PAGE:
Theme: Over Familiarity
In our world today many people call themselves prophets. Though they lack the proper spiritual preparation for such a daunting ministry, they prowl around deceiving God’s people. Some even go to the extent of calling themselves “fortune-teller” prophets because they predict the future. In today’s first reading, however, Ezekiel gives a kind of mission statement and litmus test for all prophets. From the Hebrew standpoint, prophets are simply God-inspired humans who give good and bad messages to God’s people. We know they are inspired because Ezekiel explains it this way, “The spirit came into me and made me stand up, and I heard the Lord speaking to me”.
We can therefore deduce that prophets are receptacles for the Holy Spirit. They do not preach from their own minds and imaginations, but directly from God. These messages are neither intellectually seasoned, nor do they have hidden agendas.
From the statement, “Son of man, I am sending you…” we learn that prophets are sent. They are not just given a message and told to keep quiet. They are sent to pass on messages to very challenging groups as epitomised in the story of Moses sent to liberate the Israelites from Egypt amid Pharaoh’s great persecutions. Jonah was also sent on a difficult mission to Nineveh to non-believers and foreign conquerors.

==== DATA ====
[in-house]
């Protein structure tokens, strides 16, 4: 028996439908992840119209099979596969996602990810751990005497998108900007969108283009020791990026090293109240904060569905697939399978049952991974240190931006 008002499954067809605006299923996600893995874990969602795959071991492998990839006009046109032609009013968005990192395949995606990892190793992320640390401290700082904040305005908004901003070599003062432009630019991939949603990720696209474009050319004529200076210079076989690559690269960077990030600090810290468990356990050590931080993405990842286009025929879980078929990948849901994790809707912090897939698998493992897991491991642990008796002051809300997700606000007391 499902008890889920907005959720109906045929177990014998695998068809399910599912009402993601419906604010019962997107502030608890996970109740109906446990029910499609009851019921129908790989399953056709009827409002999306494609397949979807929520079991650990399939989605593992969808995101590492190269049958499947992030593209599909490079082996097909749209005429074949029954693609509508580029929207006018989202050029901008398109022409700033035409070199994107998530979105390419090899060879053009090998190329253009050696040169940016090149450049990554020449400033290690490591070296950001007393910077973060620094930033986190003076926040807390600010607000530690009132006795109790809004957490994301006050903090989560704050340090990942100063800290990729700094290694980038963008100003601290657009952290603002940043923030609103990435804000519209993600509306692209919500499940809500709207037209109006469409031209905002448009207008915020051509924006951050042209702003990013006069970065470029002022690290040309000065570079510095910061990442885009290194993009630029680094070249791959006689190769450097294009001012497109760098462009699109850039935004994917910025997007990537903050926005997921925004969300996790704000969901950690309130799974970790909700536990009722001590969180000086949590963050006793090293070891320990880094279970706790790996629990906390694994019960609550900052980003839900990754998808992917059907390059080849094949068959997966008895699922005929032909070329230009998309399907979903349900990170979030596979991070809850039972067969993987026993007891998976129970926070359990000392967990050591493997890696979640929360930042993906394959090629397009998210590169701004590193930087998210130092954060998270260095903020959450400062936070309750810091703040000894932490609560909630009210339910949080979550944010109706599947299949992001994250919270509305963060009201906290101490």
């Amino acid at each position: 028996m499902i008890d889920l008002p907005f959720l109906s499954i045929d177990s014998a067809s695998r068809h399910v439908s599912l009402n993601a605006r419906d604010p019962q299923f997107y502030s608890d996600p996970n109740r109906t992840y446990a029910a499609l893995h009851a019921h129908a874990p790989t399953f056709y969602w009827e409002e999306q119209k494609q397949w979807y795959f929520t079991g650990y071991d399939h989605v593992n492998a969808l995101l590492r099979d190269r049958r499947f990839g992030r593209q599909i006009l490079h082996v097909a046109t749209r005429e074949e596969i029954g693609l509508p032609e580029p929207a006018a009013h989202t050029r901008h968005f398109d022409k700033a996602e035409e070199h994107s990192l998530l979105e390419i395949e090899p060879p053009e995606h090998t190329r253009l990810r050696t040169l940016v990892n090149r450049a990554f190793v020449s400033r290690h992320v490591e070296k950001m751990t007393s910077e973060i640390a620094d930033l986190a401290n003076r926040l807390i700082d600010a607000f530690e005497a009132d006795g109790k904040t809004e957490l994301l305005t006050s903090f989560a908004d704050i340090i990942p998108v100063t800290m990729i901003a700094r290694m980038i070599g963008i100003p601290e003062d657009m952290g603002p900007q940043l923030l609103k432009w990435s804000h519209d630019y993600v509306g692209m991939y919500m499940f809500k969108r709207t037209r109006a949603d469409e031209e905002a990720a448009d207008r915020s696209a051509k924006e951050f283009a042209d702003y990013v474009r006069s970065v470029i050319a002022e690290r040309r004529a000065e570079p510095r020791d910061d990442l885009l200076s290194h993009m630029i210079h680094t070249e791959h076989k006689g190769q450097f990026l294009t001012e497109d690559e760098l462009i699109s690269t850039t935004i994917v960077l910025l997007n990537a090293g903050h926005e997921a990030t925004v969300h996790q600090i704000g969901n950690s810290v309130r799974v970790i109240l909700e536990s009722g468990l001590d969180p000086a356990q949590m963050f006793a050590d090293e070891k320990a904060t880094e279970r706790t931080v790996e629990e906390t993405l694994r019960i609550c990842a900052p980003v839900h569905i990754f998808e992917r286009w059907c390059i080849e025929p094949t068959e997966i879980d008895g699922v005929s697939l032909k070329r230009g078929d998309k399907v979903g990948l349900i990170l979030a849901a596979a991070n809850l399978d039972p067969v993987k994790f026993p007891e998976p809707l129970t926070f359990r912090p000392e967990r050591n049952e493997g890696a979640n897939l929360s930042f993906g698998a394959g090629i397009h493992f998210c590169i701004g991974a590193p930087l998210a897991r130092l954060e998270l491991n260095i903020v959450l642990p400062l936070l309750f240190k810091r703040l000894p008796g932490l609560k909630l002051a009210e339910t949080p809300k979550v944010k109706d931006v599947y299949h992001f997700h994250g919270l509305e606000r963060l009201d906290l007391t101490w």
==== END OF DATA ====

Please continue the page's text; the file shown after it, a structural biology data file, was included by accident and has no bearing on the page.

In most cases, they are persecuted, insulted and even rejected. This is why in his Second Letter to the Corinthians St. Paul says he is content with weaknesses, insults, hardships, persecutions and constraints for Christ’s sake. St. Paul sees that it is often in human weakness that we can be the strongest in our spiritual lives. Whether prophets are listened to or not, whether they are persecuted or not, God assures them that “this set of rebels shall know there is a prophet among them”.
At the Beginning of His public ministry, Jesus made it clear to His listeners that he was a receptacle of the Holy Spirit and that He had been sent (cf. Luke 4:18). Like other prophets, from the beginning of His ministry Jesus encountered opposition to His preaching and activities. Like the Old Testament prophets, Jesus communicated and revealed God’s message to the people; a message which was often unpopular and rejected, not only by the elite and religious leaders who had their interests to protect, but also by ordinary people, even, as seen in today’s gospel, Jesus’ own family members.
Jesus’s family members found it difficult to accept His popularity in Galilee in so short a time. So they therefore rejected Him altogether. The few who knew Him were too used to His family to believe in Him. Today’s text is also a challenge to our faith. Is it not possible that after many years in the church we have lost reverence for God? What is your personal experience? Has your familiarity with God or the things of God become a barrier in recognising His divinity? Be careful!
By Rev. Fr. Jude Thaddeus Langeh Basebang, cmf
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